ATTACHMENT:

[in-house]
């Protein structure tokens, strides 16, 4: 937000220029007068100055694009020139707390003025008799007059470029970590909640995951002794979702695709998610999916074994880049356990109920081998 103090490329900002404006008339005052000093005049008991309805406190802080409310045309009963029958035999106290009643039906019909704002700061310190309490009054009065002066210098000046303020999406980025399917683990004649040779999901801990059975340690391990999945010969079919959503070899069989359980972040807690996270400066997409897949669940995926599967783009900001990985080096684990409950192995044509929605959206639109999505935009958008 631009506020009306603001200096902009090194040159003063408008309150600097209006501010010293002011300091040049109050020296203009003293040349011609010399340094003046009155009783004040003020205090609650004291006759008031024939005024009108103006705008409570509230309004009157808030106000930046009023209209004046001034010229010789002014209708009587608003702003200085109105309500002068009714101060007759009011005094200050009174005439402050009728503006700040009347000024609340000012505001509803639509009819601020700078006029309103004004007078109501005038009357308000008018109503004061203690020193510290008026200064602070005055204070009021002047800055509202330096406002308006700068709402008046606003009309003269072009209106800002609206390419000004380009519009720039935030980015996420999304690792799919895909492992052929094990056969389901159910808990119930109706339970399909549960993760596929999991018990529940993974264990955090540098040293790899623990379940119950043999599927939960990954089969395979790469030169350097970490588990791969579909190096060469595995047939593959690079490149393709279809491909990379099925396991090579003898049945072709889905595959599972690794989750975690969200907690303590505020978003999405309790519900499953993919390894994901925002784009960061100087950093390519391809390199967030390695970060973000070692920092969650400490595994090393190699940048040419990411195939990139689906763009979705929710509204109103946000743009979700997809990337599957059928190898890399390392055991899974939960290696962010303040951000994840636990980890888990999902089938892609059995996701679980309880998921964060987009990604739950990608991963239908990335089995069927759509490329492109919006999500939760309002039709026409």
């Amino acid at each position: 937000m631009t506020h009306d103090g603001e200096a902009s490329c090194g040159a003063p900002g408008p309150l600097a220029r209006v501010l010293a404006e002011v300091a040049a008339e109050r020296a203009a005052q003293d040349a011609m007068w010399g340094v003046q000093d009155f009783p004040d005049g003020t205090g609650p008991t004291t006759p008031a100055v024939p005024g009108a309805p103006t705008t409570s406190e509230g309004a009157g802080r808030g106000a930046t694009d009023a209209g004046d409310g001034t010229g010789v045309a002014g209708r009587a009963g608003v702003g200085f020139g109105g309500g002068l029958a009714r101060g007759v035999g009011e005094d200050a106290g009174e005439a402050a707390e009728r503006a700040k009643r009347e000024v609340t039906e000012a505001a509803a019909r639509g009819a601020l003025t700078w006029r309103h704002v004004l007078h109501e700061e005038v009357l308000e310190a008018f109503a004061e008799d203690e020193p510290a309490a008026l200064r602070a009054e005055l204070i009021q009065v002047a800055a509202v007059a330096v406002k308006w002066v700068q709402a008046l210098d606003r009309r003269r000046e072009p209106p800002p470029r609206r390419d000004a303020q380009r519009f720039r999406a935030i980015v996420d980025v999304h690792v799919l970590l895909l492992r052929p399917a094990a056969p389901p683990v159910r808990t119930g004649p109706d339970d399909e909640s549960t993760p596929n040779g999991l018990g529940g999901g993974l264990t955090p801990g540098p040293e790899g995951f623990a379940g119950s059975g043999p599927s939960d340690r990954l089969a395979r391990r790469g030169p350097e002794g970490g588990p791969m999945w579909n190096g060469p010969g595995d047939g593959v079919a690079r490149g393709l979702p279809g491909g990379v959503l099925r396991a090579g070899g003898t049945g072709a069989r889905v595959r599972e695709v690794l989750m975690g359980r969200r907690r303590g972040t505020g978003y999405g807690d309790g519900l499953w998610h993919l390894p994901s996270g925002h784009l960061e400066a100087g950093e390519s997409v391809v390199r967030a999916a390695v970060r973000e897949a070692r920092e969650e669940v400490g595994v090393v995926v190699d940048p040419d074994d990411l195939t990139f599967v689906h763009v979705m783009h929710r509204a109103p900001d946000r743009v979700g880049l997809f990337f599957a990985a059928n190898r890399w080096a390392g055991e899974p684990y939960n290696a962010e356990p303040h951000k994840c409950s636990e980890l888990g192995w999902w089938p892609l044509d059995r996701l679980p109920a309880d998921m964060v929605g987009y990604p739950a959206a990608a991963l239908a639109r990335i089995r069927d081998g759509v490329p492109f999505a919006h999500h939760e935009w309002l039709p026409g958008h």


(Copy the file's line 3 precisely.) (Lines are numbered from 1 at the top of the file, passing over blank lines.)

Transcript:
């Amino acid at each position: 937000m631009t506020h009306d103090g603001e200096a902009s490329c090194g040159a003063p900002g408008p309150l600097a220029r209006v501010l010293a404006e002011v300091a040049a008339e109050r020296a203009a005052q003293d040349a011609m007068w010399g340094v003046q000093d009155f009783p004040d005049g003020t205090g609650p008991t004291t006759p008031a100055v024939p005024g009108a309805p103006t705008t409570s406190e509230g309004a009157g802080r808030g106000a930046t694009d009023a209209g004046d409310g001034t010229g010789v045309a002014g209708r009587a009963g608003v702003g200085f020139g109105g309500g002068l029958a009714r101060g007759v035999g009011e005094d200050a106290g009174e005439a402050a707390e009728r503006a700040k009643r009347e000024v609340t039906e000012a505001a509803a019909r639509g009819a601020l003025t700078w006029r309103h704002v004004l007078h109501e700061e005038v009357l308000e310190a008018f109503a004061e008799d203690e020193p510290a309490a008026l200064r602070a009054e005055l204070i009021q009065v002047a800055a509202v007059a330096v406002k308006w002066v700068q709402a008046l210098d606003r009309r003269r000046e072009p209106p800002p470029r609206r390419d000004a303020q380009r519009f720039r999406a935030i980015v996420d980025v999304h690792v799919l970590l895909l492992r052929p399917a094990a056969p389901p683990v159910r808990t119930g004649p109706d339970d399909e909640s549960t993760p596929n040779g999991l018990g529940g999901g993974l264990t955090p801990g540098p040293e790899g995951f623990a379940g119950s059975g043999p599927s939960d340690r990954l089969a395979r391990r790469g030169p350097e002794g970490g588990p791969m999945w579909n190096g060469p010969g595995d047939g593959v079919a690079r490149g393709l979702p279809g491909g990379v959503l099925r396991a090579g070899g003898t049945g072709a069989r889905v595959r599972e695709v690794l989750m975690g359980r969200r907690r303590g972040t505020g978003y999405g807690d309790g519900l499953w998610h993919l390894p994901s996270g925002h784009l960061e400066a100087g950093e390519s997409v391809v390199r967030a999916a390695v970060r973000e897949a070692r920092e969650e669940v400490g595994v090393v995926v190699d940048p040419d074994d990411l195939t990139f599967v689906h763009v979705m783009h929710r509204a109103p900001d946000r743009v979700g880049l997809f990337f599957a990985a059928n190898r890399w080096a390392g055991e899974p684990y939960n290696a962010e356990p303040h951000k994840c409950s636990e980890l888990g192995w999902w089938p892609l044509d059995r996701l679980p109920a309880d998921m964060v929605g987009y990604p739950a959206a990608a991963l239908a639109r990335i089995r069927d081998g759509v490329p492109f999505a919006h999500h939760e935009w309002l039709p026409g958008h």